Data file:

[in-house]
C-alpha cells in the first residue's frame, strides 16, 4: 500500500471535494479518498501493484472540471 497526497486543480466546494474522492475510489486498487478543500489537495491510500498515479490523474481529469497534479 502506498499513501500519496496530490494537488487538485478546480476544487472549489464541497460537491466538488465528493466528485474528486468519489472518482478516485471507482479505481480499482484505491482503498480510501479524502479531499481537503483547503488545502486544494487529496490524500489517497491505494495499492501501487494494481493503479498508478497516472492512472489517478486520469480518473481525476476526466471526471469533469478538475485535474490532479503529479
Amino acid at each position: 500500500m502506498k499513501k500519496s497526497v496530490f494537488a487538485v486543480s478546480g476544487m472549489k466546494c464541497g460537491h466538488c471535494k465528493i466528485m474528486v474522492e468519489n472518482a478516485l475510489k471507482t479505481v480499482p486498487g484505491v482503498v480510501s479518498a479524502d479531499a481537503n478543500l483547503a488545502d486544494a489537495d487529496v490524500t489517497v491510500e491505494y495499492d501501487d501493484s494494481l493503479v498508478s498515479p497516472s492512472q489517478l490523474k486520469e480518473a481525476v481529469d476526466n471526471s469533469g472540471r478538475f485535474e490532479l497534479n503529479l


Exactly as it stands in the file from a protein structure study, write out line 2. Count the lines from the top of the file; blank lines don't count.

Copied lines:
C-alpha cells in the first residue's frame, strides 16, 4: 500500500471535494479518498501493484472540471 497526497486543480466546494474522492475510489486498487478543500489537495491510500498515479490523474481529469497534479 502506498499513501500519496496530490494537488487538485478546480476544487472549489464541497460537491466538488465528493466528485474528486468519489472518482478516485471507482479505481480499482484505491482503498480510501479524502479531499481537503483547503488545502486544494487529496490524500489517497491505494495499492501501487494494481493503479498508478497516472492512472489517478486520469480518473481525476476526466471526471469533469478538475485535474490532479503529479